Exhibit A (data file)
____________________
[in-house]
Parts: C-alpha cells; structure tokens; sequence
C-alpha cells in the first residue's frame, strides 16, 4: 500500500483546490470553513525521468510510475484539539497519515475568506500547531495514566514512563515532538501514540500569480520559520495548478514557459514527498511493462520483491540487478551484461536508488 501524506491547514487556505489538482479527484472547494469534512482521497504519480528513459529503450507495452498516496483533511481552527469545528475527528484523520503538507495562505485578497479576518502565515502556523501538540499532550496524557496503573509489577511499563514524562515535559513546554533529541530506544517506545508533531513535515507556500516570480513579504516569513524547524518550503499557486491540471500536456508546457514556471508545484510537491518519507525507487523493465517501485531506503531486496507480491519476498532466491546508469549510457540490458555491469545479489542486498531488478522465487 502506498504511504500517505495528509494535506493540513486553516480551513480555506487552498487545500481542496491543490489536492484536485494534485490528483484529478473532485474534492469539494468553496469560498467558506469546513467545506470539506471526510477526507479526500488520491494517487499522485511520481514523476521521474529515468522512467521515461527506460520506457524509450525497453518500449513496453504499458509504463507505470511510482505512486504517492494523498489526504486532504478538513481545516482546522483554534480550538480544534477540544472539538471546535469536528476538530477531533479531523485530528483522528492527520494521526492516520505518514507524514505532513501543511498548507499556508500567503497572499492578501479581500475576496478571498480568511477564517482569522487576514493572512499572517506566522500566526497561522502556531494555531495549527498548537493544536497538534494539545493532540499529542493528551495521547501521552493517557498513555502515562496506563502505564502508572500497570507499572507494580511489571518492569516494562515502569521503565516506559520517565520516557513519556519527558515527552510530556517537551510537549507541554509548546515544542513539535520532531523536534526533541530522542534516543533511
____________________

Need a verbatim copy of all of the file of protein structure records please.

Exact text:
[in-house]
Parts: C-alpha cells; structure tokens; sequence
C-alpha cells in the first residue's frame, strides 16, 4: 500500500483546490470553513525521468510510475484539539497519515475568506500547531495514566514512563515532538501514540500569480520559520495548478514557459514527498511493462520483491540487478551484461536508488 501524506491547514487556505489538482479527484472547494469534512482521497504519480528513459529503450507495452498516496483533511481552527469545528475527528484523520503538507495562505485578497479576518502565515502556523501538540499532550496524557496503573509489577511499563514524562515535559513546554533529541530506544517506545508533531513535515507556500516570480513579504516569513524547524518550503499557486491540471500536456508546457514556471508545484510537491518519507525507487523493465517501485531506503531486496507480491519476498532466491546508469549510457540490458555491469545479489542486498531488478522465487 502506498504511504500517505495528509494535506493540513486553516480551513480555506487552498487545500481542496491543490489536492484536485494534485490528483484529478473532485474534492469539494468553496469560498467558506469546513467545506470539506471526510477526507479526500488520491494517487499522485511520481514523476521521474529515468522512467521515461527506460520506457524509450525497453518500449513496453504499458509504463507505470511510482505512486504517492494523498489526504486532504478538513481545516482546522483554534480550538480544534477540544472539538471546535469536528476538530477531533479531523485530528483522528492527520494521526492516520505518514507524514505532513501543511498548507499556508500567503497572499492578501479581500475576496478571498480568511477564517482569522487576514493572512499572517506566522500566526497561522502556531494555531495549527498548537493544536497538534494539545493532540499529542493528551495521547501521552493517557498513555502515562496506563502505564502508572500497570507499572507494580511489571518492569516494562515502569521503565516506559520517565520516557513519556519527558515527552510530556517537551510537549507541554509548546515544542513539535520532531523536534526533541530522542534516543533511